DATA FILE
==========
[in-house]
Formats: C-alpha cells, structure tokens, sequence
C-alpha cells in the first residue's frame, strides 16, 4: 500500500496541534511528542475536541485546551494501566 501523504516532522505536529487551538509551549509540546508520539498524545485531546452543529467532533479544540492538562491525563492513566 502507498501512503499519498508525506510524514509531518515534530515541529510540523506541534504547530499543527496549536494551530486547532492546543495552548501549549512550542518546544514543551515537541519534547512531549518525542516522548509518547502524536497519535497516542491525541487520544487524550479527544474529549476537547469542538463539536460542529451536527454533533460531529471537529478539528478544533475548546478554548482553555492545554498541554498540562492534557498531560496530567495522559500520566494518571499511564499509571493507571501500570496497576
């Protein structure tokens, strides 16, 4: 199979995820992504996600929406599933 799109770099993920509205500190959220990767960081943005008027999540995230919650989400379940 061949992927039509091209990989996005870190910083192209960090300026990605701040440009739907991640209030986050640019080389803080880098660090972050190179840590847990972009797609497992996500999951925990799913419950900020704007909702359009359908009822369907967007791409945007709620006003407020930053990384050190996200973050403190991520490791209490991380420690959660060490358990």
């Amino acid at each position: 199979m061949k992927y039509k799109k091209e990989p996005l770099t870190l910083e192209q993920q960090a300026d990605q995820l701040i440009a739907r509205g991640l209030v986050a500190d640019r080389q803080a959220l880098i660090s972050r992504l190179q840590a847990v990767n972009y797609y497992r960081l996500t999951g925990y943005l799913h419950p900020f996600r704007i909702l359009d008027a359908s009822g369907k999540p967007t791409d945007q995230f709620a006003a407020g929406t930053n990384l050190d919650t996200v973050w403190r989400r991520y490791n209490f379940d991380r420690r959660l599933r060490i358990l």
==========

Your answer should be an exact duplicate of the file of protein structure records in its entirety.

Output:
[in-house]
Formats: C-alpha cells, structure tokens, sequence
C-alpha cells in the first residue's frame, strides 16, 4: 500500500496541534511528542475536541485546551494501566 501523504516532522505536529487551538509551549509540546508520539498524545485531546452543529467532533479544540492538562491525563492513566 502507498501512503499519498508525506510524514509531518515534530515541529510540523506541534504547530499543527496549536494551530486547532492546543495552548501549549512550542518546544514543551515537541519534547512531549518525542516522548509518547502524536497519535497516542491525541487520544487524550479527544474529549476537547469542538463539536460542529451536527454533533460531529471537529478539528478544533475548546478554548482553555492545554498541554498540562492534557498531560496530567495522559500520566494518571499511564499509571493507571501500570496497576
């Protein structure tokens, strides 16, 4: 199979995820992504996600929406599933 799109770099993920509205500190959220990767960081943005008027999540995230919650989400379940 061949992927039509091209990989996005870190910083192209960090300026990605701040440009739907991640209030986050640019080389803080880098660090972050190179840590847990972009797609497992996500999951925990799913419950900020704007909702359009359908009822369907967007791409945007709620006003407020930053990384050190996200973050403190991520490791209490991380420690959660060490358990």
């Amino acid at each position: 199979m061949k992927y039509k799109k091209e990989p996005l770099t870190l910083e192209q993920q960090a300026d990605q995820l701040i440009a739907r509205g991640l209030v986050a500190d640019r080389q803080a959220l880098i660090s972050r992504l190179q840590a847990v990767n972009y797609y497992r960081l996500t999951g925990y943005l799913h419950p900020f996600r704007i909702l359009d008027a359908s009822g369907k999540p967007t791409d945007q995230f709620a006003a407020g929406t930053n990384l050190d919650t996200v973050w403190r989400r991520y490791n209490f379940d991380r420690r959660l599933r060490i358990l």